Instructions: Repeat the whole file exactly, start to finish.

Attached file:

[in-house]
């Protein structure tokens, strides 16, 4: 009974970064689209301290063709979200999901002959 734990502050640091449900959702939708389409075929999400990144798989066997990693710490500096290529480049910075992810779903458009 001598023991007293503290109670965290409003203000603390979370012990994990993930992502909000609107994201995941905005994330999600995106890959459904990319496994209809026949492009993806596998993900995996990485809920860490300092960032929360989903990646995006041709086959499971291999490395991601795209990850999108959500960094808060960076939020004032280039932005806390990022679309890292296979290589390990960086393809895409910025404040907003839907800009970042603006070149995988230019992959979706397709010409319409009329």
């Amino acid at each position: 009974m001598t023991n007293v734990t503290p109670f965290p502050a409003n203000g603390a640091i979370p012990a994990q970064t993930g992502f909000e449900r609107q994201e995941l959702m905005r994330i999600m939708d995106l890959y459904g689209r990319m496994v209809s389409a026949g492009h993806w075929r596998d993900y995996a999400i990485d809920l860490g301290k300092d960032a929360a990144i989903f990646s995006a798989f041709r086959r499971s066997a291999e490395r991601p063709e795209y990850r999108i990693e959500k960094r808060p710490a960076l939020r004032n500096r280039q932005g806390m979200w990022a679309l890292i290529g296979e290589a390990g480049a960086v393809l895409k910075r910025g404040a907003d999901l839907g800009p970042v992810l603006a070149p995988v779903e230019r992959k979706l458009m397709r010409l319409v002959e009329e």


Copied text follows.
[in-house]
């Protein structure tokens, strides 16, 4: 009974970064689209301290063709979200999901002959 734990502050640091449900959702939708389409075929999400990144798989066997990693710490500096290529480049910075992810779903458009 001598023991007293503290109670965290409003203000603390979370012990994990993930992502909000609107994201995941905005994330999600995106890959459904990319496994209809026949492009993806596998993900995996990485809920860490300092960032929360989903990646995006041709086959499971291999490395991601795209990850999108959500960094808060960076939020004032280039932005806390990022679309890292296979290589390990960086393809895409910025404040907003839907800009970042603006070149995988230019992959979706397709010409319409009329």
């Amino acid at each position: 009974m001598t023991n007293v734990t503290p109670f965290p502050a409003n203000g603390a640091i979370p012990a994990q970064t993930g992502f909000e449900r609107q994201e995941l959702m905005r994330i999600m939708d995106l890959y459904g689209r990319m496994v209809s389409a026949g492009h993806w075929r596998d993900y995996a999400i990485d809920l860490g301290k300092d960032a929360a990144i989903f990646s995006a798989f041709r086959r499971s066997a291999e490395r991601p063709e795209y990850r999108i990693e959500k960094r808060p710490a960076l939020r004032n500096r280039q932005g806390m979200w990022a679309l890292i290529g296979e290589a390990g480049a960086v393809l895409k910075r910025g404040a907003d999901l839907g800009p970042v992810l603006a070149p995988v779903e230019r992959k979706l458009m397709r010409l319409v002959e009329e």